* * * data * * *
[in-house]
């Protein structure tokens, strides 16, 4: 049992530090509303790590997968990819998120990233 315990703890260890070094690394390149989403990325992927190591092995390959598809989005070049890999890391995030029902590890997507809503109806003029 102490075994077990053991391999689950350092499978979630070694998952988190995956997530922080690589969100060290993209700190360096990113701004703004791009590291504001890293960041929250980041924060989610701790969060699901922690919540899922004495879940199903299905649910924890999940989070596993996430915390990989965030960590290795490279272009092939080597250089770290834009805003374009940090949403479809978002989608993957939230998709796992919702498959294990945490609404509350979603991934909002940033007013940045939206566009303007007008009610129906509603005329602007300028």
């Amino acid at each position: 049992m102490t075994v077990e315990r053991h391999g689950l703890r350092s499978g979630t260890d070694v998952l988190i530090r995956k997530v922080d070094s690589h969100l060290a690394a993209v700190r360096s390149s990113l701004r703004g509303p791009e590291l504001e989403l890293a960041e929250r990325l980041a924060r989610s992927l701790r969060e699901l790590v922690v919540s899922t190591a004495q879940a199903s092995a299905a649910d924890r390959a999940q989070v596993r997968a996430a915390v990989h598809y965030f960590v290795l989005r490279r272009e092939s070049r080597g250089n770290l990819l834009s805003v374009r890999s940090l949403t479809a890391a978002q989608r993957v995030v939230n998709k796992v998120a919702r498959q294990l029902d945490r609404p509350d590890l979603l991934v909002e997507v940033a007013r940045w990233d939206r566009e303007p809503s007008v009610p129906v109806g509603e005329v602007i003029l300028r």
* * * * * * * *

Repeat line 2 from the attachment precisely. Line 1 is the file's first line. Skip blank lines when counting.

């Protein structure tokens, strides 16, 4: 049992530090509303790590997968990819998120990233 315990703890260890070094690394390149989403990325992927190591092995390959598809989005070049890999890391995030029902590890997507809503109806003029 102490075994077990053991391999689950350092499978979630070694998952988190995956997530922080690589969100060290993209700190360096990113701004703004791009590291504001890293960041929250980041924060989610701790969060699901922690919540899922004495879940199903299905649910924890999940989070596993996430915390990989965030960590290795490279272009092939080597250089770290834009805003374009940090949403479809978002989608993957939230998709796992919702498959294990945490609404509350979603991934909002940033007013940045939206566009303007007008009610129906509603005329602007300028």